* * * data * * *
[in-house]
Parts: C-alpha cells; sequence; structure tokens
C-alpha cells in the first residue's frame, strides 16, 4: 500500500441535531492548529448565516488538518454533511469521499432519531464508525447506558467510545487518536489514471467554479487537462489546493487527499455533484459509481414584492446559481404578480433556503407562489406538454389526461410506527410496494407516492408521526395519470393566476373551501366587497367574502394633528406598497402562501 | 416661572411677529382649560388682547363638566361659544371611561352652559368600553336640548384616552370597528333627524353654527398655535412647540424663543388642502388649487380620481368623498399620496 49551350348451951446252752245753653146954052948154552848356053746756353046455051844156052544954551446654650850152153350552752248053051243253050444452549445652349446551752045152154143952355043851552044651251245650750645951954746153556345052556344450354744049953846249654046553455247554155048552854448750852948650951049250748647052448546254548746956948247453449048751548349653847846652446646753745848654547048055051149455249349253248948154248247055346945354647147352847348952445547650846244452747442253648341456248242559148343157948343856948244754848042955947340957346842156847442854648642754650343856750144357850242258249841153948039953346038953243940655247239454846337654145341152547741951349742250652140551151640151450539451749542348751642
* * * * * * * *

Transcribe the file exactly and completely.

[in-house]
Parts: C-alpha cells; sequence; structure tokens
C-alpha cells in the first residue's frame, strides 16, 4: 500500500441535531492548529448565516488538518454533511469521499432519531464508525447506558467510545487518536489514471467554479487537462489546493487527499455533484459509481414584492446559481404578480433556503407562489406538454389526461410506527410496494407516492408521526395519470393566476373551501366587497367574502394633528406598497402562501 | 416661572411677529382649560388682547363638566361659544371611561352652559368600553336640548384616552370597528333627524353654527398655535412647540424663543388642502388649487380620481368623498399620496 49551350348451951446252752245753653146954052948154552848356053746756353046455051844156052544954551446654650850152153350552752248053051243253050444452549445652349446551752045152154143952355043851552044651251245650750645951954746153556345052556344450354744049953846249654046553455247554155048552854448750852948650951049250748647052448546254548746956948247453449048751548349653847846652446646753745848654547048055051149455249349253248948154248247055346945354647147352847348952445547650846244452747442253648341456248242559148343157948343856948244754848042955947340957346842156847442854648642754650343856750144357850242258249841153948039953346038953243940655247239454846337654145341152547741951349742250652140551151640151450539451749542348751642